W3C home > Mailing lists > Public > public-credentials@w3.org > August 2021

Re: Create GNAP authorization specification for VC HTTP API (was: Re: Request for CCG Chair Intervention in CCG Process)

From: Justin Richer <jricher@mit.edu>
Date: Tue, 24 Aug 2021 17:23:06 -0400
Message-Id: <5E826698-6402-4229-BEC5-86CF20DF367A@mit.edu>
Cc: public-credentials@w3.org
To: David Chadwick <d.w.chadwick@verifiablecredentials.info>
I agree with loose coupling, which is why I’m against mandating details like “client credentials” in the spec and believe we should stick to describing how to request access from an API-focused perspective. What are the different kinds of actions that this API will allow? Then we can talk about how to ask for each of those kinds of actions.

I’ve put together a concrete proposal for the authorization section because I don’t believe it’s actually as complex or interwoven as it’s being made out to be:

https://github.com/w3c-ccg/vc-http-api/pull/226 <https://github.com/w3c-ccg/vc-http-api/pull/226>

As such, I don’t think it really makes sense to pull this out into a separate spec. If you want to get into the gritty details about token formats and grant types and client deployment types, then yeah that belongs nowhere near this core spec, and I’ve said that all along. But if you look at an API, the API ought to be self-describing in terms of its intrinsic security model, and as an API the security model should be focused around what can be done with the API. That’s what this tries to address, and the work should stop there.

 — Justin

> On Aug 23, 2021, at 4:24 AM, David Chadwick <d.w.chadwick@verifiablecredentials.info> wrote:
> 
> On 22/08/2021 20:25, Joe Andrieu wrote:
>> 
>> On Sun, Aug 22, 2021, at 11:25 AM, David Chadwick wrote:
>>> For example, I think the minimum authz token that should be accepted, where one is needed, is an X.509 PKC. Plain and simple. No authz/delegation infrastructure is needed for this. Requiring an Oauth token is heavier lifting as Oauth requires Https as the foundation. (And yes I accept that some calls may not require any authz at all, and be publicly accessible)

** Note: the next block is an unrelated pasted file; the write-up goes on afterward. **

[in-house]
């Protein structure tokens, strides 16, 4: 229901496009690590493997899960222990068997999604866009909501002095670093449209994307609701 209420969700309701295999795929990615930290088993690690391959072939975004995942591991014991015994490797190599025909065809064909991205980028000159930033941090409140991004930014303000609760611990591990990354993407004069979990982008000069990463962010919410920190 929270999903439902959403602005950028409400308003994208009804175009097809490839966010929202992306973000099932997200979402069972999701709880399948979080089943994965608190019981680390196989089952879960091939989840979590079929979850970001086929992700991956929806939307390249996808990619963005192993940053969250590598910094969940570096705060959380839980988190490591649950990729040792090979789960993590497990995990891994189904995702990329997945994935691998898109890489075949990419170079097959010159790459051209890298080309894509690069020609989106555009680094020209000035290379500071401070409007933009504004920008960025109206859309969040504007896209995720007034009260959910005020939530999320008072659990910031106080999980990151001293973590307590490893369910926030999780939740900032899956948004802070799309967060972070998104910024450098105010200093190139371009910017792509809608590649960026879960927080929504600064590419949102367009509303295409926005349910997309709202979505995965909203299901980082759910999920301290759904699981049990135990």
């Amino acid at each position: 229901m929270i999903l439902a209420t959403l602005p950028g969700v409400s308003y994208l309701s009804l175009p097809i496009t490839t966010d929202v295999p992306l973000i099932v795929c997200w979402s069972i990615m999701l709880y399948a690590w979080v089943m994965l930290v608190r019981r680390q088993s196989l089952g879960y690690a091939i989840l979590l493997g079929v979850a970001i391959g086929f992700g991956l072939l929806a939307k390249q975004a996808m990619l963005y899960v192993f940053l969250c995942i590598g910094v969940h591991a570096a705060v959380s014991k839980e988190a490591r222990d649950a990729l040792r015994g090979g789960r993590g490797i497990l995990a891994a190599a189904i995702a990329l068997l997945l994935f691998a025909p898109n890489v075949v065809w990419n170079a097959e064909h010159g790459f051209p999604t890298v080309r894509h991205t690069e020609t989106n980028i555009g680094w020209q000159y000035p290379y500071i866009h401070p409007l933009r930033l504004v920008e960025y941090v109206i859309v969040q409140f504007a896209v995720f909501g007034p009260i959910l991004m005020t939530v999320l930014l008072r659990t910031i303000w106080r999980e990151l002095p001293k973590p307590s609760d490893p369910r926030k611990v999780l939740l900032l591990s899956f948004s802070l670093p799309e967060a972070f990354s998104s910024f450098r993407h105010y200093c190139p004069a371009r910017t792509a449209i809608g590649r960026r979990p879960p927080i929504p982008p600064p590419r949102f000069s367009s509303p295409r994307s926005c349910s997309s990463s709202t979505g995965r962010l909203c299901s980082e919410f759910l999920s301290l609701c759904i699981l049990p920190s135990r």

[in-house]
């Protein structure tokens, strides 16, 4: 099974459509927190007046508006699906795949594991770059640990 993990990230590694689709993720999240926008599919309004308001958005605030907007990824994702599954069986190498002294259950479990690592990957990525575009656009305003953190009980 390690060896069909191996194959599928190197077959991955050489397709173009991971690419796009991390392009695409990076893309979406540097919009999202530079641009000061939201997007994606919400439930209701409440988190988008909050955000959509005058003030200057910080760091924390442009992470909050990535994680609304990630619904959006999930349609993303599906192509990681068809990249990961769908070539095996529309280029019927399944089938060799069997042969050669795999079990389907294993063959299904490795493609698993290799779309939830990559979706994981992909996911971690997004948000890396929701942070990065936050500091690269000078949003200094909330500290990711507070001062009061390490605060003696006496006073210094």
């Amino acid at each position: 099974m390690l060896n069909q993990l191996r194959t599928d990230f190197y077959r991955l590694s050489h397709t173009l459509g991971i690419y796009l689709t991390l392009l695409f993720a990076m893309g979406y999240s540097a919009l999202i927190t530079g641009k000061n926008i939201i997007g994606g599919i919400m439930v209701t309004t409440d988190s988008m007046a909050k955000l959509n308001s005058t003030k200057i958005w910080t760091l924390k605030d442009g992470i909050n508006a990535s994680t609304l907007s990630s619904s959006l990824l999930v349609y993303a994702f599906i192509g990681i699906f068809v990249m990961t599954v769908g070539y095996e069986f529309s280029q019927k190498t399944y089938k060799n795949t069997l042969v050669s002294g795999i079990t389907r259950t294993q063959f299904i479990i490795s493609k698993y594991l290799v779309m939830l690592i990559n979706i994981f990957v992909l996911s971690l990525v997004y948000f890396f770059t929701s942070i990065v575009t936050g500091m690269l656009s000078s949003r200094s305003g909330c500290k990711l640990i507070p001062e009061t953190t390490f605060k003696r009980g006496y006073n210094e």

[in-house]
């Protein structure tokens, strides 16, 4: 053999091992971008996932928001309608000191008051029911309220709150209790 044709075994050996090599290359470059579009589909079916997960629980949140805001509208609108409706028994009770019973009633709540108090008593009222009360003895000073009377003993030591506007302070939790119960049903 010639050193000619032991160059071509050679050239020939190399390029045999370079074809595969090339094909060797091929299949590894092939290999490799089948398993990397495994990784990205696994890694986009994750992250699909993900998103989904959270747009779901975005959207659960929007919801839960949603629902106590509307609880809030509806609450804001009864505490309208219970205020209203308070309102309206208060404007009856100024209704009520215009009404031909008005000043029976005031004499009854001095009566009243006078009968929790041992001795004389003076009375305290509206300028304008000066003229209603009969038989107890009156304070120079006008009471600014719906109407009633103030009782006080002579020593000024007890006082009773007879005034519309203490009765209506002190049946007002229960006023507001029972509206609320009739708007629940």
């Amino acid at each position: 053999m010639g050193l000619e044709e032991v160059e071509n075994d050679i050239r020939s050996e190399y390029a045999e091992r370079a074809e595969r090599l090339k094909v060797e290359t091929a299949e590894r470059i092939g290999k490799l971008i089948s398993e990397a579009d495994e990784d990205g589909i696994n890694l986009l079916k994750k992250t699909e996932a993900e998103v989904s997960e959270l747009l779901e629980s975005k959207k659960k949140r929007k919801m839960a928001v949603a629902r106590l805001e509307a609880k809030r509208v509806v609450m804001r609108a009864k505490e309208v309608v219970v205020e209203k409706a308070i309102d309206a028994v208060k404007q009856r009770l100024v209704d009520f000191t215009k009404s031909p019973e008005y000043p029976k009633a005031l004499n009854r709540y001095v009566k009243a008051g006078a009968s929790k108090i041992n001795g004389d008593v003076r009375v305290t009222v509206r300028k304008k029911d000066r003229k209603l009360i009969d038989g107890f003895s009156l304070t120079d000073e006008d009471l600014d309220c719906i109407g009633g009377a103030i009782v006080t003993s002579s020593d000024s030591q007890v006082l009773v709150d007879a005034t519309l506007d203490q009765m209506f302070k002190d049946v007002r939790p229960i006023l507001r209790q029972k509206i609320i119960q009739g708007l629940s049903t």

>> 
>> This is a great example for why any early binding at this stage is likely a poor choice.
> 
> that's exactly my point about why the http api spec should concentrate on functionality first and foremost, and leave all the authz and security issues to either last or preferably a subsequent spec.
> 
> David
> 
>> 
>> IMO, what we should be doing is defining an extension mechanism that allows any number of auth mechanisms to work interchangeably, like we did with crypto-suites for the DID and VC specs.
>> 
>> Then, we can focus on the actual mechanism using real spectext rather than getting lost in rathole discussions about which auth approach is best.
>> 
>> The devil will be in the details for that extension mechanism. Whatever mechanism we choose may not be able to treat all options equally, but at least we can separate the debate about good v bad authorization strategies from the specific means through which we will support authorization.
>> 
>> -j
>> 
>> --
>> Joe Andrieu, PMP                                                                              joe@legreq.com <mailto:joe@legreq.com>
>> LEGENDARY REQUIREMENTS                                                        +1(805)705-8651
>> Do what matters.                                                                            http://legreq.com <http://www.legendaryrequirements.com/>

Received on Tuesday, 24 August 2021 21:23:28 UTC

This archive was generated by hypermail 2.4.0 : Tuesday, 24 August 2021 21:23:29 UTC